“The number of procedures was down by 10% compared to 2021, and was the lowest number since 2002.

“1.51 million (55%) were experimental procedures and 1.25 million (45%) involved the generation or breeding of Genetically Altered (GA) animals. Even if the genetic modification causes no harm (i.e. is below threshold) breeding natural mutants or genetically engineered animals is counted as a procedure. Experimental procedures have decreased by 12% and procedures for creation and breeding have decreased by 6% compared to 2021.

“96% of all procedures were carried out on mice, fish, birds or rats. Experimental procedures were 59% mice, 14% fish, 12% rats, 9% birds, 5% other species and less than 1% specially protected species. Procedures for GA animals were 86% mice, 13% fish, 0.6% rats and birds and 0.4% other species. The specially protected species are non-human primates, horses, dogs and cats and applications to work with these species undergo additional scrutiny.

“53% of experimental procedures were for the purpose of basic research, most commonly focusing on the nervous system, the immune system, and cancer. 21% of experimental procedures were for regulatory purposes, a similar figure to 2021. 24% were for applied research, a fall from 27% in 2021.

“The actual severity of experimental procedures on animals were 96% non-recovery (where the animals does not wake up after anaesthesia), sub-threshold, mild or moderate, only 4% were severe.

“The actual severity of procedures for the generation and breeding of GA animals were 99% non-recovery, sub-threshold, mild or moderate, only 1% were severe. 1.14 million (91%) used GA animals with no harmful phenotype.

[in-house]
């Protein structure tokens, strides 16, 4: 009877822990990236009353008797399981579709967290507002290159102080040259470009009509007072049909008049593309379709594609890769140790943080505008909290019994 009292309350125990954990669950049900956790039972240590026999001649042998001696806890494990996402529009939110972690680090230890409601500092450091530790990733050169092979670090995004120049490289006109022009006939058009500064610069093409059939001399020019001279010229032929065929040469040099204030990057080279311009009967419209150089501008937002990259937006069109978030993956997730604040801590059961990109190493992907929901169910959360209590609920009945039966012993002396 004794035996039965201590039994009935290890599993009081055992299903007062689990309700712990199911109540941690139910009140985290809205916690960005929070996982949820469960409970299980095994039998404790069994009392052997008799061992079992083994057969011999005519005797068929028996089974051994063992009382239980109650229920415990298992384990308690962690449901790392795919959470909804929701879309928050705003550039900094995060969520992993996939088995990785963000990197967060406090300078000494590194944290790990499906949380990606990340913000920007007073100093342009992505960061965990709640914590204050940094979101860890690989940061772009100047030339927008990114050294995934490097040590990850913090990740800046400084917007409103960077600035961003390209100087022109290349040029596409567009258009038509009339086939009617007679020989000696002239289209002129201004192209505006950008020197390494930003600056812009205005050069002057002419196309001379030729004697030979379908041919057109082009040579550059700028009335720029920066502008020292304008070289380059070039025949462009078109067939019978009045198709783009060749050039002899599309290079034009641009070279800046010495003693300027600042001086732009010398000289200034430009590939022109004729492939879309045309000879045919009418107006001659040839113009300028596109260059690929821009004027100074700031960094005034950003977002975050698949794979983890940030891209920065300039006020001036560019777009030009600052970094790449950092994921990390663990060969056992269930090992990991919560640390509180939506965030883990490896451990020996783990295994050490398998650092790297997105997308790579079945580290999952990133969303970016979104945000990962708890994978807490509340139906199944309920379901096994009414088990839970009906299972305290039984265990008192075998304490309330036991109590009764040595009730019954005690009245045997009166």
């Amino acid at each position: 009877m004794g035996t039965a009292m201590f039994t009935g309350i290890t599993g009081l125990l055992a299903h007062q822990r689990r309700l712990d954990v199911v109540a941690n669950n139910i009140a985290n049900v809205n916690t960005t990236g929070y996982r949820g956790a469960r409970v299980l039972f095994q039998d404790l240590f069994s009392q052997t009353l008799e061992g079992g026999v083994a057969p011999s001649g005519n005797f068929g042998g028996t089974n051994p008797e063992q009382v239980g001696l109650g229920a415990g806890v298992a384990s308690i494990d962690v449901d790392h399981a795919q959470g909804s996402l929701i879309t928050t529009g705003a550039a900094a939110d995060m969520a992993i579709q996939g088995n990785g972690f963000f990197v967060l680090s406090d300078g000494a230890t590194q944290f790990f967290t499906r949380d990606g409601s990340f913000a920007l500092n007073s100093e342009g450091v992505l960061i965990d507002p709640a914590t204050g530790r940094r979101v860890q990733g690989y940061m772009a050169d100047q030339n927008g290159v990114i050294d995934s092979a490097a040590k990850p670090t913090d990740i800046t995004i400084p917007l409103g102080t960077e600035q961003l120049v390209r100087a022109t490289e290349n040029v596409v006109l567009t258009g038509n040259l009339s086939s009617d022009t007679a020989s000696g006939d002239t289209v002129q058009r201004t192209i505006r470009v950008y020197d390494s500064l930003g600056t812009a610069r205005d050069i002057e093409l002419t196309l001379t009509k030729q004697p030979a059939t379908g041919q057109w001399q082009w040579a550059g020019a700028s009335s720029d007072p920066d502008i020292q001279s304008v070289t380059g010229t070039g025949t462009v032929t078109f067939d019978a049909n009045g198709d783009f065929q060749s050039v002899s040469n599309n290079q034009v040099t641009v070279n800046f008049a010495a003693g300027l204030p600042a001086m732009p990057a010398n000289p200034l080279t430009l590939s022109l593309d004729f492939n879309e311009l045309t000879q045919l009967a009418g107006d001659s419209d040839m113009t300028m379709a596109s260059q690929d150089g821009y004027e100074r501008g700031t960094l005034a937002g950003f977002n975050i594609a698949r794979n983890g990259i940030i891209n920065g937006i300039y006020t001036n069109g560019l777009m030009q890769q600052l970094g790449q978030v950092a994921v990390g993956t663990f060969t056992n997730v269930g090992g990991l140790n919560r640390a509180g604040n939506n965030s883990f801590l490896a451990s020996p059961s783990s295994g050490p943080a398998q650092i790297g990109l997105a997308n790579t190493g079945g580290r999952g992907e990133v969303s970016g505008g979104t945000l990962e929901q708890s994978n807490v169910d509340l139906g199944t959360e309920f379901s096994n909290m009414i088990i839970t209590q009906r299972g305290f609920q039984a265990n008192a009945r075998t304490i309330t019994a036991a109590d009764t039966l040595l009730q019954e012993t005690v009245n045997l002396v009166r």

“Mild severity is the equivalent of an injection or having a blood sample taken, moderate severity is greater than transient pain (for example surgery under anaesthesia followed by painkillers during recovery), severe suffering is something that we would not wish to endure (for example a heart attack). Animals found dead are commonly classified as severe as pre-mortality suffering often cannot be assessed. Most severe procedures arise in regulatory testing such as evaluation of toxicity of drugs.”



‘Statistics of scientific procedures on living animals, Great Britain: 2022’ was published by the Home Office on 13th July 2023

All our previous output on this subject can be seen at this weblink:



Declared interests

Professor Nic Wells: “I am employed by the Royal Veterinary College (RVC) but my comments reflect my personal opinion and not necessarily that of the RVC. I currently hold Home Office Project and Personal Licences.”

Prof Clare Stanford: “no interests.”

Dr Mark Downs: “No interest to declare.”

For all other experts, no reply to our request for DOIs was received.